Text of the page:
Your mail is private and protected by law from prying eyes. Your e-mail is not. Now, some of the words you write to your family and friends are being sold to the highest bidder.
“I think a lot of users would be surprised to learn that is how their personal information is being treated,” says John Verdi, senior counsel for the Electronic Privacy Information Center. He is talking about Gmail, Google’s free e-mail service.
“Users don’t expect the contents of their e-mail to be driving marketing campaigns,” Verdi says. Gmail is selling ad space based on the content of your e-mail, current and past.
The company admits this in a video on its website: “Let’s say you’re reading a confirmation e-mail from a hotel in Chicago. Next to your e-mail, you might see ads about flights, restaurants, or other things relevant to a trip to Chicago.”
An actual Gmail account was set up to see how specific it got. A note about a trip to New York delivered ads for New York hotels. A question about cosmetic surgery - ads for services in our neighborhood. And a potentially sensitive message about a friend’s pregnancy - a link for an ultrasound.
Google even translated a lunch date for “next Friday” into the exact date and offered to put it and the location on our calendar.
Google says it’s not technically reading your e-mail, but rather scanning it. The video on Google’s website says, “Of course the system is entirely automated, no humans are involved in selecting ads. It’s similar to the way we filter for spam or check spelling.”
Still, some key words picked up from e-mails like “ultrasound,” “dog,” and “beach properties” are flagged so Google can deliver ads while those messages are in your inbox.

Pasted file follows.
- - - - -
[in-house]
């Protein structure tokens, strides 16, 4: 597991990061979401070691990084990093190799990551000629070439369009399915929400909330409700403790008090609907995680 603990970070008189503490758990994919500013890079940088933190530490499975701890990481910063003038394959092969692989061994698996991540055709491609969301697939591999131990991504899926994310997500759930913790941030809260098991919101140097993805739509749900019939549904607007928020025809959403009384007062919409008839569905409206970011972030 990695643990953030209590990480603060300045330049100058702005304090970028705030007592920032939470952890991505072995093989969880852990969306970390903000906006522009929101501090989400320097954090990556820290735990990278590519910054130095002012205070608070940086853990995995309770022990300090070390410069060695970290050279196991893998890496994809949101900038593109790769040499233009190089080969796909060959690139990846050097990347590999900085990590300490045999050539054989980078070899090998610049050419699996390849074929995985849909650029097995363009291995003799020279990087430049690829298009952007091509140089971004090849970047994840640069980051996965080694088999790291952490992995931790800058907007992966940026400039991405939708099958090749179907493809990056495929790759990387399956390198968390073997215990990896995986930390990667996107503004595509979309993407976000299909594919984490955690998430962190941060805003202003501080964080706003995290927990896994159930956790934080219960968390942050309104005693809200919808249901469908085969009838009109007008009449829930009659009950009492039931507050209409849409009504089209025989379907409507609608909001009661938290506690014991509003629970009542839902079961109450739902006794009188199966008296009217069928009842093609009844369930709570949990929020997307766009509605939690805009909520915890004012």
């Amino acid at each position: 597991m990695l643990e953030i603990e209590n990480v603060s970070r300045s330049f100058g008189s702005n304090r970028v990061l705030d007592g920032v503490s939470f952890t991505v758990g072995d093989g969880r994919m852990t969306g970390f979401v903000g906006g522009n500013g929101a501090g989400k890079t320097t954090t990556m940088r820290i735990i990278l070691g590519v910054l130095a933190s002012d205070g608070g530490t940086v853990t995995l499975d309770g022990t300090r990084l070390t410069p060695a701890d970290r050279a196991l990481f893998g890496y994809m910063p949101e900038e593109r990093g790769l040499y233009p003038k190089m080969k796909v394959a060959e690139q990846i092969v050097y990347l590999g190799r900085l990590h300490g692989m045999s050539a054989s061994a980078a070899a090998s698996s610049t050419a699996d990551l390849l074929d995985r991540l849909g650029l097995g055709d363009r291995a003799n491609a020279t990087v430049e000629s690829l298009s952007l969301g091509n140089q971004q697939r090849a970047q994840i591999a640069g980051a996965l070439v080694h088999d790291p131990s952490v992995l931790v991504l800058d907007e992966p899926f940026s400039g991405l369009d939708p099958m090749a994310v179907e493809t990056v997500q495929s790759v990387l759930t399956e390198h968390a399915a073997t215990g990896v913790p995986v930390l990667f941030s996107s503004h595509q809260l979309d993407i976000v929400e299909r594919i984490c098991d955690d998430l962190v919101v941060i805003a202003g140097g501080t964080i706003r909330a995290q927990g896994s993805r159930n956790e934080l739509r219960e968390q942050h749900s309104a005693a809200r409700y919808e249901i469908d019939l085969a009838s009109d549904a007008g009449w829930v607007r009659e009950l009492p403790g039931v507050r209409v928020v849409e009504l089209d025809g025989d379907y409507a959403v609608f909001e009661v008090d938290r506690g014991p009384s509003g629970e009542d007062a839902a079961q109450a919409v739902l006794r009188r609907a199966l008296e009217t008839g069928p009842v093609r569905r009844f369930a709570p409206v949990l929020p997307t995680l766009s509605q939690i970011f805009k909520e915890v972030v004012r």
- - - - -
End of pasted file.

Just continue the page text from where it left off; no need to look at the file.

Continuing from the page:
Steve Crossan, product manager for Gmail ads, told Fox, “Any e-mail service could, in principle, create an interest profile based on frequent keywords in mail. Currently, Gmail’s policy is not to do this; our ads serving system involves no logging or storage of interests.”
But Google, or any other e-mail service, could change its policy and add that e-mail data to information that the company and marketers already know about you.
“Marketers out there can create very detailed dossiers about a person, not only what you’re interested in, but demographic information; race, gender, all those kinds of things,” according to Maneesha Mithel of the Federal Trade Commission.
Companies bid on how much they’re willing to pay to have their ads placed on the page you’re viewing. The more an ad service knows about you, the better it can tailor an ad to your interests and the more they can charge for it. It’s called behavioral targeting, and the Federal Trade Commission is working to strengthen guidelines for companies.
“That’s the way a lot of the internet is funded. So there are benefits as well as risks,” Mithal says. The risks are that you knowingly reveal too much about yourself. Every time you browse the web, that information is collected and saved.
“What we type into that Google box or that Yahoo box or that Bing box says a lot about us,” Verdi says. If you’ve ever Googled your own name, or got directions from your home, all those data pieces come together to point right back to you.
“Companies try to give the impression that things are free, but in reality, you’re trading information about yourself, you’re trading your own personal data for access to free services,” Verdi says.
Don’t like it? There’s not a lot you can do.
“The laws on privacy are essentially non-existent in so far as internet user rights are concerned,” Virginia Congressman Rick Boucher is working to change that by proposing laws that will better protect internet users’ privacy. For now, consumers can choose to “opt out” of data collection, but that’s only available on some sites.
“It’s really hard for consumers to do that because companies take a ‘take it or leave it’ stance with regard to a lot of these products,” Verdi says.
Or there’s always a return to ‘snail mail’ – for communications that are truly meant to be private.